The first time I saw Lost was in 2010, when Navneeth recommended it. It was a humdinger, but I watched it in such speed that I did not understand most of it. The story takes crazy turns and after a point, it's almost impossible to keep track of what they are doing. Like the many million Lost fans I was utterly disappointed with the climax. But, I strongly believe that it was a huge success because of the way the characters were written. The script was etched with utmost sincerity to each and every character. It's indeed true that getting the characters right puts the story telling process in auto-pilot. I finished the entire series in less than a month, bragged about it for a while, got a bunch of colleagues to watch it, awed along with them and forgot entirely about it in the next series (How I Met Your Mother I think).

Almost a year later, I read this blog by Sudhish Kamath on a lazy day in office. I couldn't but rush home and reach for my hard disk to start the re-run on the very same day. This time, I started relishing it episode by episode to such depths that I literally lost myself in to it. A brutal scolding from a dear friend made me snap out of it and I forced myself to stop halfway through the 3rd season. My dad was away visiting my sister and I was staying alone in a two-bedroom flat. It took some strenuous effort of fighting crazy thoughts, a lovely engaging team at work and my dad's arrival (after two months) to recover entirely from it. Over the years, my mom, dad, sister, friends and many well wishers have warned me about the way I get attached. But, that was the first time I ever realized that they were right about it. It was the first of the three lessons I was ever taught about why getting so attached is not the healthiest of choices.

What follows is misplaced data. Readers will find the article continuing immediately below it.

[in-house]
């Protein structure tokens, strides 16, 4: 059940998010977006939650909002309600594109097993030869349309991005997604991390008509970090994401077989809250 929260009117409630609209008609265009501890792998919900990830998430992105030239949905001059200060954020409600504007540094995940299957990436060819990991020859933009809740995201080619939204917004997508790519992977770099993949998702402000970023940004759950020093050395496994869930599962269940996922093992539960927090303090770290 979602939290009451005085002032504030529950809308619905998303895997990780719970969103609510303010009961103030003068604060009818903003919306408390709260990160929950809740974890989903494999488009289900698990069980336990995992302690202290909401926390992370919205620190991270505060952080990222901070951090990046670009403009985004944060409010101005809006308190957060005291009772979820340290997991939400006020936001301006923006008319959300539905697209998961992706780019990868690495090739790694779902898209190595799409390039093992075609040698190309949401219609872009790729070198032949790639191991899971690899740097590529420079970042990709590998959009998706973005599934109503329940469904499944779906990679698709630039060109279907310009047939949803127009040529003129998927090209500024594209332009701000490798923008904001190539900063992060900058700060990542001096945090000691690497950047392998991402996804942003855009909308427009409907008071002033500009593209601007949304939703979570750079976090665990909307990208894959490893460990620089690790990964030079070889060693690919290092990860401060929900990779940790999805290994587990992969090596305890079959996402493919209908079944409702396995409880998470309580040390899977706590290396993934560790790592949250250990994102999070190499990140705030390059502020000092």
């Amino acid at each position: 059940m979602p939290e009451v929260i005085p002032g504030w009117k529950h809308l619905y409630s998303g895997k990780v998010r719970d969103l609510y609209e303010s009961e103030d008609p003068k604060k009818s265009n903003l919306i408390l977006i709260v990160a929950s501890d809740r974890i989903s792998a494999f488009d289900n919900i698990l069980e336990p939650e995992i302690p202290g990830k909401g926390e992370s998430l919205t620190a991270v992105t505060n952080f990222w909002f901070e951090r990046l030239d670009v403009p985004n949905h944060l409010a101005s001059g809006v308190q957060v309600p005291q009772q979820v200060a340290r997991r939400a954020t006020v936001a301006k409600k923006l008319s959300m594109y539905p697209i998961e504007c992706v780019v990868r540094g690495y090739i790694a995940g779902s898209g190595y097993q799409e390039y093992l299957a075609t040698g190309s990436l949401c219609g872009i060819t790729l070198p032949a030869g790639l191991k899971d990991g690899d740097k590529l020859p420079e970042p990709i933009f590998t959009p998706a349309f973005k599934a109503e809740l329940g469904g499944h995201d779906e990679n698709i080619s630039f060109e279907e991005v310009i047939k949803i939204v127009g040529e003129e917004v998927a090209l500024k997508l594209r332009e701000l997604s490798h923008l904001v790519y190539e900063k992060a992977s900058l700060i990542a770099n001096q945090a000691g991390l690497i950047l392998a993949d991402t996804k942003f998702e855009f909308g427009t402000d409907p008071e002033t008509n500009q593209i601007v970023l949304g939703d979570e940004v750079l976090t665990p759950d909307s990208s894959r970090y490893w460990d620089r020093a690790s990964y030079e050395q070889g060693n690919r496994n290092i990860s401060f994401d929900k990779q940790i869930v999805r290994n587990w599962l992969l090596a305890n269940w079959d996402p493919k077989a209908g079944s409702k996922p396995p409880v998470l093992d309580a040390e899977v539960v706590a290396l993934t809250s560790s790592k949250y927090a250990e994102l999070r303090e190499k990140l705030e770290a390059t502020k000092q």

It was something about that time of the year I guess. Again, another year later, I totally sold the concept to Aneesh, who was also my roommate at that time. We weren't very busy at work and we went on a Lost spree as we rushed through the first 4 seasons in almost no time. The look of amusement and amazement on his face every other time the writers beat the odds made it more interesting. By the end of the fourth season, I had to travel to US for a two month visit and I had to resume the last two seasons in my hotel room alone. This time, the effect was eclipsed by the awe I felt for the climax. The nuances of story telling was a huge win (a triumph of story telling in Kamath's words). True to the title and theme, each character was lost in it's own way. The island is just a metaphorical prop used to convey that they were all indeed lost in their life with oozing class of screen writing.

A year and half later, thanks to my sister in law, I am revisiting Lost for a fourth time. In this busy schedule, the only other thing I have been able to do is to see Lost. A long weekend and another normal weekend was lazily spent in rushing through the first four seasons. When I talk about Lost, I always mention how our outlook of each character changes as the series runs it course. The least favorite character would become the most favorite. How many people liked Jack through the first three seasons as much as they hated Sawyer? And how they swapped places in the last three seasons. However, this transformation of animosity was achieved without disturbing the consistency of the characters. A classic example of how the thing you love about someone is almost always also the thing you hate about that person. It's one of the best exhibition of situation characterization that I have seen.

Through one pair of eyes, I can really see how this can be looked upon as a waste of time, but, the least it did was (along with the inspiration from a new blogger on the road) kindle the little bit writing I pray is left in me. I started out with something in mind and I got lost and ended up writing a whole blog on what I thought as the introduction. But, I'm leaving the title as it is, as at least at this point, I'm able to see a series of posts (a couple or so more) spawning out of this one. That's the least justice I could do to pen down my thoughts about the Cast of Lost.